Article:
The 802.1X standard is designed to enhance the security of wireless local area networks (WLANs). 802.1X provides an authentication framework for wireless LANs, allowing a user to be authenticated by a central authority (RADIUS).
How does 802.1x work?
802.1x is a network authentication protocol that opens ports for network access when an organization authenticates a user’s (known as the supplicant) identity and authorizes them for access to the network. The access point forces the user (actually, the user's client software) into an unauthorized state that allows the client to send only an EAP start message.
The access point returns an EAP message requesting the user's identity. The client returns the identity (credentials or certificate), which is then forwarded by the access point to the RADIUS authentication server. The RADIUS server is able to authentication this by communicating with the organization’s directory.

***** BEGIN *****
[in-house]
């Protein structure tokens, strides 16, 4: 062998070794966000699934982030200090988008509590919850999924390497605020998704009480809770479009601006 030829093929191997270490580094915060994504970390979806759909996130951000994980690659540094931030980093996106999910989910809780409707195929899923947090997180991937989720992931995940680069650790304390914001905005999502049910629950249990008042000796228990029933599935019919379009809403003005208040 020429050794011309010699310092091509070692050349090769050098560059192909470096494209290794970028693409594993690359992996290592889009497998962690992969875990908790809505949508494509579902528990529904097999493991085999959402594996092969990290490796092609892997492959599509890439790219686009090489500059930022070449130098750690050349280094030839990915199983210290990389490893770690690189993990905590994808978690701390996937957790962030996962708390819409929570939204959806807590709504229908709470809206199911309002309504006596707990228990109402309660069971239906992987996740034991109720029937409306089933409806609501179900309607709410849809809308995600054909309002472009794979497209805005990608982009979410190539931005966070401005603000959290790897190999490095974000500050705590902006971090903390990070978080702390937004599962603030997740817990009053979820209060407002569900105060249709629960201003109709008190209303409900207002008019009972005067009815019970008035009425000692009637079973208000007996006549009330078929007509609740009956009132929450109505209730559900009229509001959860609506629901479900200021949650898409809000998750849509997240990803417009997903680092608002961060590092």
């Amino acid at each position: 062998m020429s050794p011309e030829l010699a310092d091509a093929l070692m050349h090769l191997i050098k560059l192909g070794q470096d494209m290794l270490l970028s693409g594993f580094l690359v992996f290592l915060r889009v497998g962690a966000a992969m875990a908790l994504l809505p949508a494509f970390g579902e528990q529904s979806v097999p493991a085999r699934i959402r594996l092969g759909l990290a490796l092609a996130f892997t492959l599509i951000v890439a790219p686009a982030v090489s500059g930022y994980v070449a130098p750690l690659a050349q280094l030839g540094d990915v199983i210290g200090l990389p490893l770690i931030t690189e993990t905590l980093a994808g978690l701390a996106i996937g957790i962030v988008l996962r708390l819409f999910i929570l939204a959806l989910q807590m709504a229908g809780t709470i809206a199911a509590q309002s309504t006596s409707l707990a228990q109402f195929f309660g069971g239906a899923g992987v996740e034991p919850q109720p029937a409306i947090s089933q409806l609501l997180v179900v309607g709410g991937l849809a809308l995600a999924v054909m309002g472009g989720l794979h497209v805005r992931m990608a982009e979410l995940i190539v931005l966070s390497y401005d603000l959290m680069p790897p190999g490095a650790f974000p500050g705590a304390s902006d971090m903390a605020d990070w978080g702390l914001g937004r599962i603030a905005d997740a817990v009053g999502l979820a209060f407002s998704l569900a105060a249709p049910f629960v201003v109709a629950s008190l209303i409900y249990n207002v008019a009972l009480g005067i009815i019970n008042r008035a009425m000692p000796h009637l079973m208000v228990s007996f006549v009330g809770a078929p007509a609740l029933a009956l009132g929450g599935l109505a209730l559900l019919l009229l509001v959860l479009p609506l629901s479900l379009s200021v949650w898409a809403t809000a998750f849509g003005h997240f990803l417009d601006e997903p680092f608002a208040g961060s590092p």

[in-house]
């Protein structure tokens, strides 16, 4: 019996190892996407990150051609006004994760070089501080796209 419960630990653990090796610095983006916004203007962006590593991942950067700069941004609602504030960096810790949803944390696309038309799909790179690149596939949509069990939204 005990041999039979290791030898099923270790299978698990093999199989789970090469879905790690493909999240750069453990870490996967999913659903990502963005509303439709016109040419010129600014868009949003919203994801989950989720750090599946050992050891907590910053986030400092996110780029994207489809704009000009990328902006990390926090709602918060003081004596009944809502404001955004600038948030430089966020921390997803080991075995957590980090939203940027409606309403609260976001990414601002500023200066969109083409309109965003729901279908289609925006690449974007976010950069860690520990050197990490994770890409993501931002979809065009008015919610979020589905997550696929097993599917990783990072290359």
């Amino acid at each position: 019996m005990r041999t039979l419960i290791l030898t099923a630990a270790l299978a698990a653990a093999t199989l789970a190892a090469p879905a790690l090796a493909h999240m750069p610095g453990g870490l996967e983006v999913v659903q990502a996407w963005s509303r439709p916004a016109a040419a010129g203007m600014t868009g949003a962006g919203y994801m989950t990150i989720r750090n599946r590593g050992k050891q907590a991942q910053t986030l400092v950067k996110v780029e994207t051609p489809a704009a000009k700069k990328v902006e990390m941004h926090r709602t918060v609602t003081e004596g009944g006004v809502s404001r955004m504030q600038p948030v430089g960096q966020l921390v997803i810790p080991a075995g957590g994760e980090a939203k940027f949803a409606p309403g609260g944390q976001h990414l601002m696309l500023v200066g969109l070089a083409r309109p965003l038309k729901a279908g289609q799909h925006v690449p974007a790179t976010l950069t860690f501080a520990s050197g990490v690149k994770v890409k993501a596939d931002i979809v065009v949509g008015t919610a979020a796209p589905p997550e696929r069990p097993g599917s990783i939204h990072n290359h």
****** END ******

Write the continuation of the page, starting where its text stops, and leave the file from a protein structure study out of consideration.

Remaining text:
Authenticatio server returns an accept or reject message back to the access point. Assuming an accept was received, the access point changes the client's state to authorized and normal traffic can now take place.